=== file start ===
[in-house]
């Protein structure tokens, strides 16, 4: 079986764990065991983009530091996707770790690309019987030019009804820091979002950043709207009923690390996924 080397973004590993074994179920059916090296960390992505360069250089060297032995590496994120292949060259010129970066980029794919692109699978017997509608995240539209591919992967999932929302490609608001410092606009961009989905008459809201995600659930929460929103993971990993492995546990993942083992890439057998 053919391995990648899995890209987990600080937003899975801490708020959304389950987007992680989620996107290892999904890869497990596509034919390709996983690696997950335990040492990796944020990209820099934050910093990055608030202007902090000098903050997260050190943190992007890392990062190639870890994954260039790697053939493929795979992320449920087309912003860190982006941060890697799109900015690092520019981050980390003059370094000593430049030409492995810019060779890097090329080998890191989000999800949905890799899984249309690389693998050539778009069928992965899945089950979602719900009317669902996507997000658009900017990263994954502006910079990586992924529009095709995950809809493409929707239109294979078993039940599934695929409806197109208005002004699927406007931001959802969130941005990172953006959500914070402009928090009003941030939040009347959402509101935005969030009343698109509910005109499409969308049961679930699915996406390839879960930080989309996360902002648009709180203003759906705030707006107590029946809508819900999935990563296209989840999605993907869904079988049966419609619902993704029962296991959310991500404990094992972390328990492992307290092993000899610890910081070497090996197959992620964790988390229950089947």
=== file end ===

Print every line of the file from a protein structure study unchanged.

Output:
[in-house]
């Protein structure tokens, strides 16, 4: 079986764990065991983009530091996707770790690309019987030019009804820091979002950043709207009923690390996924 080397973004590993074994179920059916090296960390992505360069250089060297032995590496994120292949060259010129970066980029794919692109699978017997509608995240539209591919992967999932929302490609608001410092606009961009989905008459809201995600659930929460929103993971990993492995546990993942083992890439057998 053919391995990648899995890209987990600080937003899975801490708020959304389950987007992680989620996107290892999904890869497990596509034919390709996983690696997950335990040492990796944020990209820099934050910093990055608030202007902090000098903050997260050190943190992007890392990062190639870890994954260039790697053939493929795979992320449920087309912003860190982006941060890697799109900015690092520019981050980390003059370094000593430049030409492995810019060779890097090329080998890191989000999800949905890799899984249309690389693998050539778009069928992965899945089950979602719900009317669902996507997000658009900017990263994954502006910079990586992924529009095709995950809809493409929707239109294979078993039940599934695929409806197109208005002004699927406007931001959802969130941005990172953006959500914070402009928090009003941030939040009347959402509101935005969030009343698109509910005109499409969308049961679930699915996406390839879960930080989309996360902002648009709180203003759906705030707006107590029946809508819900999935990563296209989840999605993907869904079988049966419609619902993704029962296991959310991500404990094992972390328990492992307290092993000899610890910081070497090996197959992620964790988390229950089947």